Stony Brook, Vermont are marquee names in battle of America East

Stony Brook head coach Steve Pikiell looks on Stony Brook head coach Steve Pikiell looks on with seconds left during a game against Albany at Pritchard Gymnasium. (March 3, 2013) Photo Credit: Kathleen Malone-Van Dyke

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ESPNU's cameras were in place Friday night at sold-out Pritchard Gymnasium to provide a national showcase for the first meeting this season between America East powers Stony Brook and Vermont, which came in tied atop the conference standings at 5-0. Seawolves coach Steve Pikiell acknowledged the big-game atmosphere but tried not to invest too much significance in it.

"It's Game 6 of league play," Pikiell said. "You try not to make this the Super Bowl."

But a heated rivalry was inevitable. Pikiell built Stony Brook (13-6) into a program that won three America East regular-season titles in the previous four seasons. The Catamounts (11-8) were the primary team Stony Brook had to knock off, and nothing has changed this season.

Coach John Becker's Catamounts were voted conference favorite in the preseason coaches poll based on having five senior starters. SBU, which features returning rookie of the year Jameel Warney, placed second.

Vermont started slowly but proved its mettle in a one-point loss at Duke and arrived at Pritchard riding a seven-game winning streak. "Certainly, Vermont is strong," Pikiell said. "Not only do they have experience but they have winners. They're always going to be good. But Albany is good, too, and Hartford has a couple great players. Everyone has a chance. You only have to be good one weekend."

The weekend in question, of course, is March 8-9, when the conference tournament will take place in Albany. Both Stony Brook and Vermont were ambushed last year by the host Great Danes.

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The Seawolves lost a semifinal in what amounted to a true road game in front of a roaring Albany home crowd. That allowed Vermont to host the championship game six days later for the automatic NCAA Tournament bid, and the Great Danes pulled a huge upset.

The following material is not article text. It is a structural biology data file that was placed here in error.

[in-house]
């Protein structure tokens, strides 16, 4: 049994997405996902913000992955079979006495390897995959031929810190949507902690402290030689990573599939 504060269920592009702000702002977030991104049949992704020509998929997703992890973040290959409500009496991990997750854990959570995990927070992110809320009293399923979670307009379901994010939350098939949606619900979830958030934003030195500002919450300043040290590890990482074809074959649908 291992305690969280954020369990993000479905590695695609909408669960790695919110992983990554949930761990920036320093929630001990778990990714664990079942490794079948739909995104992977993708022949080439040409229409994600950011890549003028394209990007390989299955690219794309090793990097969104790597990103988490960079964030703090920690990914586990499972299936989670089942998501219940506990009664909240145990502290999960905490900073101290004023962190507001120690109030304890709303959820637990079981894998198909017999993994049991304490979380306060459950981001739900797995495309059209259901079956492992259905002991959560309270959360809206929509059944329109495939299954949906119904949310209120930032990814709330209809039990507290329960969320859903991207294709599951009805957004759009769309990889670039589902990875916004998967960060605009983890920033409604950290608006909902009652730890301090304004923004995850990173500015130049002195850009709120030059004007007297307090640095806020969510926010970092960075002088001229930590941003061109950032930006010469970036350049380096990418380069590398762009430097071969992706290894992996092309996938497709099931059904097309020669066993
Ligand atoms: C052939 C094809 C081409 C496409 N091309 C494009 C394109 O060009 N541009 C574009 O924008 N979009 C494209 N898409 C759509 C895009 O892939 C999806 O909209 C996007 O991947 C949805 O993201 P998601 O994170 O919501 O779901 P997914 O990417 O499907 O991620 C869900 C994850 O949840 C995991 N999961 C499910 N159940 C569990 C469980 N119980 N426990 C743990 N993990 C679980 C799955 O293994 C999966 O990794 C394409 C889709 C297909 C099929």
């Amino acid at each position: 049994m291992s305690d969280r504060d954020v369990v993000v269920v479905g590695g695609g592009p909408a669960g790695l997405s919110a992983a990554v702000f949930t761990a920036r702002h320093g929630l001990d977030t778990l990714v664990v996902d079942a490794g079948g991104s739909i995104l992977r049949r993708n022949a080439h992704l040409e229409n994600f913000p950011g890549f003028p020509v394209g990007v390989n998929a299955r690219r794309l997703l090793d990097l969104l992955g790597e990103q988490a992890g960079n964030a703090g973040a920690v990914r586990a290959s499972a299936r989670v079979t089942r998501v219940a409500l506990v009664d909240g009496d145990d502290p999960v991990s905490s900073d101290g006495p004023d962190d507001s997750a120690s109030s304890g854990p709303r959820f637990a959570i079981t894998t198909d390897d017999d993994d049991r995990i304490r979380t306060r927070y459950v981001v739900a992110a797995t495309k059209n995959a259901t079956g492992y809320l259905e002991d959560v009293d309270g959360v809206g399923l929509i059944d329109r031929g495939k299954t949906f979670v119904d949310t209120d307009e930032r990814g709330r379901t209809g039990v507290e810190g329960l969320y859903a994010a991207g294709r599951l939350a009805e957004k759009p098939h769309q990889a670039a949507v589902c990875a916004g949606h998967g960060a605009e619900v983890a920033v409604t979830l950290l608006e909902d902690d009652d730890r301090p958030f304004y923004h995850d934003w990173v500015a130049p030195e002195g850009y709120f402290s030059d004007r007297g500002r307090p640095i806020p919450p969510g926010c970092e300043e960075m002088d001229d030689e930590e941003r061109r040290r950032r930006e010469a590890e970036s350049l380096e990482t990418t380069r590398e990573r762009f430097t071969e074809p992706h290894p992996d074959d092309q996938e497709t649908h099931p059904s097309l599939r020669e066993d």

Starting in 2015, the format for the conference tournament will change. The conference's coaches voted unanimously to allow the higher seeds to host home games, and the field will be reseeded after each round to make sure the best regular-season teams have the best chance to advance to the NCAA Tournament.

As Stony Brook likely would have won a bid for the conference tournament in 2015-16 because of the 4,000-seat arena that will open this summer, it was in the interest of Vermont and other contenders to vote for the new format. But Pikiell is happy they did.

"Every coach was excited about it," he said. "Albany does a great job hosting, but this will be a good step for our conference. People wanted to be rewarded for having a good regular season. If you're one of the fortunate ones to get a home game, that's great. If you didn't have that kind of season, you know you have to go on the road . . . Everyone has an agenda, but it was right for the league."

The loss at Albany last year was tough to swallow for the Seawolves, who never have gone to the NCAA Tournament, but they had a chance the previous season to win the conference title at home -- and lost to the Catamounts. More fuel for a great America East rivalry.

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